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False Secularism


‘Secularism’ has been a much abused word in Indian politics and media. It is a mask that hides many sins. Indeed, in practical politics, it has come to mean the exact opposite of its real meaning. If you are ‘secular’ you must pander to the more extreme fringe of a minority community – often outright terrorists. All this is done while completely neglecting or denigrating the feelings of the majority community. A ‘secular’ politician belonging to the majority community cannot possibly show respect for his community or religion if he wants to keep his vote bank among the minorities.
The Congress and parties of its ilk have been using the secularist label to divide the country along lines of religion, caste, language – to exploit differences, wherever possible, to play a cynical game of numbers and win power at any cost. ‘Secular’ politicians have been solely interested in appeasing minorities – whether they be Muslims, Dalits, Harijans, Christians etc. – or in making them insecure. Their only motive – to gets more votes.
But talking to the Hindus in India about secularism is preaching to the choir. Hinduism is and has been the most inclusive and tolerant of all religions because it is not a religion as understood by the adherents of the Semitic religions. It is a dharma, a way of life, which accommodates the needs and natures of the various types of human beings to lead them in the best possible way to God. Reformers have come from within its folds time and again to correct and counteract social inequalities or injustices which have crept into society.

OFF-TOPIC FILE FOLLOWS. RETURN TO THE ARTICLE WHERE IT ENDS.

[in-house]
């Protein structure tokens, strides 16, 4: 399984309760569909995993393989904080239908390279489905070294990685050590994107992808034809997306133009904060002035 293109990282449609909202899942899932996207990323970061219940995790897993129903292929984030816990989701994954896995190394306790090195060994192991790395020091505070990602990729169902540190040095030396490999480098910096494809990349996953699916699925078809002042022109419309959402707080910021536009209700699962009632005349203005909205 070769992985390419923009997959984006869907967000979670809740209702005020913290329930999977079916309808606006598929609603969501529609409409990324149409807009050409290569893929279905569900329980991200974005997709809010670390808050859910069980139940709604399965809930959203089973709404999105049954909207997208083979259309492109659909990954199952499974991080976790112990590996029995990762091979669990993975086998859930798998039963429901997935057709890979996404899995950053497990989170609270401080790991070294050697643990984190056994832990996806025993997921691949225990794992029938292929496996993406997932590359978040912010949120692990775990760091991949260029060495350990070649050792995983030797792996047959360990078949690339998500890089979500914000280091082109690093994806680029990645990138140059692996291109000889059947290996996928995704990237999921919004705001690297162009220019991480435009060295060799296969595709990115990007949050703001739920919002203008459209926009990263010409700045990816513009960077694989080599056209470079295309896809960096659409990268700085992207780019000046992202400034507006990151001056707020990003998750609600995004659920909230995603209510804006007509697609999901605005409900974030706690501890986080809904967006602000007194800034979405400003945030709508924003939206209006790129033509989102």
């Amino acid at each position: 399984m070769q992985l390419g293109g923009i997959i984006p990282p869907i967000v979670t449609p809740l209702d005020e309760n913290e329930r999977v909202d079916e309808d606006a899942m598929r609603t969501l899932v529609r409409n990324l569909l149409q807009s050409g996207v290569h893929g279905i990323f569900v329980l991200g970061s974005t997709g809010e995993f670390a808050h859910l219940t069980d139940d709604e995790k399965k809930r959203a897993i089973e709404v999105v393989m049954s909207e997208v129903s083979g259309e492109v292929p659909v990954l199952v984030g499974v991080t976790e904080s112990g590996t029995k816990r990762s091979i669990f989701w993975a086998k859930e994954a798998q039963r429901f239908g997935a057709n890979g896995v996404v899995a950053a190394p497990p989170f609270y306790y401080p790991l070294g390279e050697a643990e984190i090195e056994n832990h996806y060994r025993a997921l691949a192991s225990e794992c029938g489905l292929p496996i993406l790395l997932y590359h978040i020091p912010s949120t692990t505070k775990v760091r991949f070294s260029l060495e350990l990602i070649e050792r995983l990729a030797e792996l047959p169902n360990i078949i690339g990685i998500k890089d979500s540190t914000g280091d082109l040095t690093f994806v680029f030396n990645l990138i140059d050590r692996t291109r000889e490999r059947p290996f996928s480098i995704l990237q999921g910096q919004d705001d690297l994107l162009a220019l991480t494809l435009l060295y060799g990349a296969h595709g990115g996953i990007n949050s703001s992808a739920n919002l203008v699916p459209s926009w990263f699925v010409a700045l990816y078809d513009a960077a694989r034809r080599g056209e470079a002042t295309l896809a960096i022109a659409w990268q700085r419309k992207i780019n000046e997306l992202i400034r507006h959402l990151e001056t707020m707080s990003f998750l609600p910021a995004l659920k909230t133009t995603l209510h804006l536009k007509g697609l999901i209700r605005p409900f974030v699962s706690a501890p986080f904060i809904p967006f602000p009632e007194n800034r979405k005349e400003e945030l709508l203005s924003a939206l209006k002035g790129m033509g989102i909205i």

During the freedom struggle an anglicised class, molded in foreign ways of thought, tried to put right what they saw as the evils of Indian society. And in an often genuine, though misguided, attempt to correct the inequalities of representation in the emerging democratic systems of governance, minorities and backward classes were given special status. In the post-independence era this trend continued but slowly and steadily deteriorated into a naked and calculated policy of ‘divide and rule.’ As more and more politicians from different parties and from the backward classes themselves learnt this game of appeasement, the whole political scenario became nothing but a cut throat competition to see who could buy more votes by making promises to the minorities. As a result, corruption, nepotism, cronyism became the watchwords of the political establishment and the nation went on a downward spiral in practically every field.
The coming of the government of Narendra Modi will hopefully see the end of this false secularism. Without an emergence of a truly national broad based government any hopes of a resurgence of India can be only incompletely realised or be forever deferred.

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